Mei Han, grew up during the Cultural Revolution in China and studied music from the age of ten. “At age 16 I joined a professional music ensemble in North East China. Most Chinese, after they graduated from high school, had to go to the country to help with farming. Playing the zheng gave me an opportunity to escape that.”
While the emphasis in music conservatories was on western style, Mei preferred the traditional Chinese music and studied with a professor from Xi’an Conservatory who taught the zheng by oral tradition. “What appealed to me was the sound. It was such a privilege for me to be able to study in a traditional way.”
Mei was then transferred to Beijing to play with the Zhan You Ensemble, which is considered the most famous ensemble in China. “I was still a soldier and as army personnel I couldn’t do anything independently – I had to be transferred.”
Mei’s interest in traditional music grew so she went back to school to take her masters degree at the China Arts Academy in Beijing with emphasis on minority groups. She walked the mountains, going from village to village, learning their music. “This gave me a chance to open my eyes and ears to the music that is not known by the majority of Chinese. I had lots of chances to contact really poor but pure and warm-hearted people. That opened my heart. I decided to leave China and in 1996 I applied at UBC for their ethnomusicology program which emphasizes Chinese music.”
In addition to playing with the Orchid Ensemble, Mei tours with her husband, Randy Raine Reusch and recently gave a world premiere performance with the China Philharmonic Orchestra in Beijing of a zheng concerto. “China is opening its doors for new works. For me it is like completing a circle, to perform that piece on the biggest stage in China. It was an acceptance and acknowledgement of what I have done and who I am.”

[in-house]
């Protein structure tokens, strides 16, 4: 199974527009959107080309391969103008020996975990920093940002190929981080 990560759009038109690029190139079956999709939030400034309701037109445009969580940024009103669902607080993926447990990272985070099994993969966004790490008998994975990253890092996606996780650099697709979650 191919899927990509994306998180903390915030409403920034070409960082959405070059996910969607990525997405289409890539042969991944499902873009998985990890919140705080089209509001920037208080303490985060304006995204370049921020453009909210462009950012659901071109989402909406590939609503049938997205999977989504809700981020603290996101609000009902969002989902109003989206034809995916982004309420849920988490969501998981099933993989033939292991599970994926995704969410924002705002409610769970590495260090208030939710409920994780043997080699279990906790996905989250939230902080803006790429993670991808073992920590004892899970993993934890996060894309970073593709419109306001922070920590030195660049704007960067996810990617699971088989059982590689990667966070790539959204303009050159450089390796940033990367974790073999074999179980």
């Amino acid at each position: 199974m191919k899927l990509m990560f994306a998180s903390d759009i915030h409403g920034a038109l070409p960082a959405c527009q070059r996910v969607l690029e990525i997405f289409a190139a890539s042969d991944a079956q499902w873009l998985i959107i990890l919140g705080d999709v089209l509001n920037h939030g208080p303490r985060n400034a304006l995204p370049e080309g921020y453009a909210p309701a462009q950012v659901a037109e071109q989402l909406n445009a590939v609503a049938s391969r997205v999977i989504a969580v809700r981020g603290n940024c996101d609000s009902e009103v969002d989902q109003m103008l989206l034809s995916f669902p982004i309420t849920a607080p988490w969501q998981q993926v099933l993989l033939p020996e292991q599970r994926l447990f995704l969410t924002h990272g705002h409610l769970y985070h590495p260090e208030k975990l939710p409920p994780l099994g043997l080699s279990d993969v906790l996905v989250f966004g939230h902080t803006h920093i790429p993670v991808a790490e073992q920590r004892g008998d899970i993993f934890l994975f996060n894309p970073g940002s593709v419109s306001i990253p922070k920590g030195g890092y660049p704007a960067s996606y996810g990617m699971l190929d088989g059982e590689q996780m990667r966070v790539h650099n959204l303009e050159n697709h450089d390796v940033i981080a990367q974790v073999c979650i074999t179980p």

Jonathan Bernard plays gamelan, marimba and percussion Meanwhile, Jonathan Bernard, the third member of Orchid Ensemble, is thoroughly enjoying the cultural exchange. “While I’m being introduced to their (Lan and Mei’s) culture I get to introduce them to the beauty of this country. That’s part of the touring experience – to see the areas we go to, the people, the sights and culture. It’s very special to be involved in this exchange where I am learning about a whole other tradition with colours that strengthen my own involvement in other styles of music making.”
Jonathan’s interest in Asian music was casual at first, playing the gamelan at UBC. “They are the most beautiful magical percussion instruments. I was drawn as much to the gorgeous ringing metals (bells and gongs) as to the style of music.”
Then he met others who were playing various styles that combined music from the East and West. As principal percussionist with the Vancouver Island Symphony and member of chamber music groups, Jonathan was fascinated with the possibilities of combining traditions. “So when an opening came up in Lan’s group I was excited about adding marimba and other forms of percussion. I knew the possibilities were huge.”
Jonathan speaks with passion about the repertoire and performance style. “The music can’t be classified in one specific genre. Our repertoire is so diverse that we can perform to a wide variety of audiences, from folk festivals to intimate chamber music concerts. This is chamber music as we know it in the West, but it uses instruments from China.